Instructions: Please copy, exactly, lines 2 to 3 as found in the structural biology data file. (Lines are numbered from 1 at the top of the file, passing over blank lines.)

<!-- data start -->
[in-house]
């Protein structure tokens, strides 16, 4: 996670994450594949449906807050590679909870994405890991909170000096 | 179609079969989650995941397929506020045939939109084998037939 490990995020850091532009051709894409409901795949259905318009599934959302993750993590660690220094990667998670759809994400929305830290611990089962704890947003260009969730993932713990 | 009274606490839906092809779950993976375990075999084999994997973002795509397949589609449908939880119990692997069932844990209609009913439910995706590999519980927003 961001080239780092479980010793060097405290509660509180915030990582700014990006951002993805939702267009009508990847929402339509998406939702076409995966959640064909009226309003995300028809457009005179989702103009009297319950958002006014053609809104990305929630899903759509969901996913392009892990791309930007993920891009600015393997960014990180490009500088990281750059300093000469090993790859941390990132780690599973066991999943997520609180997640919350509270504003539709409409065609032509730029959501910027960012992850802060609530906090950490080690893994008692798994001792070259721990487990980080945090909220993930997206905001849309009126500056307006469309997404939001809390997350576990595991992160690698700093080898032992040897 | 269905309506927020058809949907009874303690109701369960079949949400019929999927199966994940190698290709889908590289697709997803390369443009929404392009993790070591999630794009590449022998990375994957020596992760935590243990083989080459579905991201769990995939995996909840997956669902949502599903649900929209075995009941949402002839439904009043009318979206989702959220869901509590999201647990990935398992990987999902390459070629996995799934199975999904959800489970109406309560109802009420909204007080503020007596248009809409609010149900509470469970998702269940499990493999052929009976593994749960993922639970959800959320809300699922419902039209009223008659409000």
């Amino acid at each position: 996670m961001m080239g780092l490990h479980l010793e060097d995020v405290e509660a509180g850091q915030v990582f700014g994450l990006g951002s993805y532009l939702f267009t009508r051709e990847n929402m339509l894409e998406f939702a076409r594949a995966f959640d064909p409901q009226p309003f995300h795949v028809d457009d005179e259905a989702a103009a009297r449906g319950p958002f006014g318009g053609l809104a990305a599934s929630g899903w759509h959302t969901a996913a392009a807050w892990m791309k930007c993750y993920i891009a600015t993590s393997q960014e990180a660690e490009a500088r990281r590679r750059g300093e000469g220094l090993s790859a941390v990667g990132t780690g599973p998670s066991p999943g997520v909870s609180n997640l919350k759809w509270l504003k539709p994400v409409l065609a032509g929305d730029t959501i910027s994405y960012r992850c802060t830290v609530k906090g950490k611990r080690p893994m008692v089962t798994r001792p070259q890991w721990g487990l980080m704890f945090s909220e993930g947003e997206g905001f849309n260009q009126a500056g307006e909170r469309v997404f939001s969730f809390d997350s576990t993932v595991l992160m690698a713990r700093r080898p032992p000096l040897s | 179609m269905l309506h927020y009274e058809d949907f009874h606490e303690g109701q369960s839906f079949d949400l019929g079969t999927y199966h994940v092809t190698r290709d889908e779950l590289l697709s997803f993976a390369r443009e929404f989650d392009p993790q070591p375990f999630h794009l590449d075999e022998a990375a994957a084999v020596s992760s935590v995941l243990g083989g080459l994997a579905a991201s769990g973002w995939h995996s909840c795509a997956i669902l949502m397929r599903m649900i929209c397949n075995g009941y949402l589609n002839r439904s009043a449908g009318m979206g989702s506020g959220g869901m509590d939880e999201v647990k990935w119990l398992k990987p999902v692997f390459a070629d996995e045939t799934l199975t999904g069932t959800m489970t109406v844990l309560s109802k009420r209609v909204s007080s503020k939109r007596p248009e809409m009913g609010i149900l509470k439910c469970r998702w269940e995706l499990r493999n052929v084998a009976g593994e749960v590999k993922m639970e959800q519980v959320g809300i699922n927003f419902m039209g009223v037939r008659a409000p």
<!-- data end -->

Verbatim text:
């Protein structure tokens, strides 16, 4: 996670994450594949449906807050590679909870994405890991909170000096 | 179609079969989650995941397929506020045939939109084998037939 490990995020850091532009051709894409409901795949259905318009599934959302993750993590660690220094990667998670759809994400929305830290611990089962704890947003260009969730993932713990 | 009274606490839906092809779950993976375990075999084999994997973002795509397949589609449908939880119990692997069932844990209609009913439910995706590999519980927003 961001080239780092479980010793060097405290509660509180915030990582700014990006951002993805939702267009009508990847929402339509998406939702076409995966959640064909009226309003995300028809457009005179989702103009009297319950958002006014053609809104990305929630899903759509969901996913392009892990791309930007993920891009600015393997960014990180490009500088990281750059300093000469090993790859941390990132780690599973066991999943997520609180997640919350509270504003539709409409065609032509730029959501910027960012992850802060609530906090950490080690893994008692798994001792070259721990487990980080945090909220993930997206905001849309009126500056307006469309997404939001809390997350576990595991992160690698700093080898032992040897 | 269905309506927020058809949907009874303690109701369960079949949400019929999927199966994940190698290709889908590289697709997803390369443009929404392009993790070591999630794009590449022998990375994957020596992760935590243990083989080459579905991201769990995939995996909840997956669902949502599903649900929209075995009941949402002839439904009043009318979206989702959220869901509590999201647990990935398992990987999902390459070629996995799934199975999904959800489970109406309560109802009420909204007080503020007596248009809409609010149900509470469970998702269940499990493999052929009976593994749960993922639970959800959320809300699922419902039209009223008659409000």
């Amino acid at each position: 996670m961001m080239g780092l490990h479980l010793e060097d995020v405290e509660a509180g850091q915030v990582f700014g994450l990006g951002s993805y532009l939702f267009t009508r051709e990847n929402m339509l894409e998406f939702a076409r594949a995966f959640d064909p409901q009226p309003f995300h795949v028809d457009d005179e259905a989702a103009a009297r449906g319950p958002f006014g318009g053609l809104a990305a599934s929630g899903w759509h959302t969901a996913a392009a807050w892990m791309k930007c993750y993920i891009a600015t993590s393997q960014e990180a660690e490009a500088r990281r590679r750059g300093e000469g220094l090993s790859a941390v990667g990132t780690g599973p998670s066991p999943g997520v909870s609180n997640l919350k759809w509270l504003k539709p994400v409409l065609a032509g929305d730029t959501i910027s994405y960012r992850c802060t830290v609530k906090g950490k611990r080690p893994m008692v089962t798994r001792p070259q890991w721990g487990l980080m704890f945090s909220e993930g947003e997206g905001f849309n260009q009126a500056g307006e909170r469309v997404f939001s969730f809390d997350s576990t993932v595991l992160m690698a713990r700093r080898p032992p000096l040897s | 179609m269905l309506h927020y009274e058809d949907f009874h606490e303690g109701q369960s839906f079949d949400l019929g079969t999927y199966h994940v092809t190698r290709d889908e779950l590289l697709s997803f993976a390369r443009e929404f989650d392009p993790q070591p375990f999630h794009l590449d075999e022998a990375a994957a084999v020596s992760s935590v995941l243990g083989g080459l994997a579905a991201s769990g973002w995939h995996s909840c795509a997956i669902l949502m397929r599903m649900i929209c397949n075995g009941y949402l589609n002839r439904s009043a449908g009318m979206g989702s506020g959220g869901m509590d939880e999201v647990k990935w119990l398992k990987p999902v692997f390459a070629d996995e045939t799934l199975t999904g069932t959800m489970t109406v844990l309560s109802k009420r209609v909204s007080s503020k939109r007596p248009e809409m009913g609010i149900l509470k439910c469970r998702w269940e995706l499990r493999n052929v084998a009976g593994e749960v590999k993922m639970e959800q519980v959320g809300i699922n927003f419902m039209g009223v037939r008659a409000p």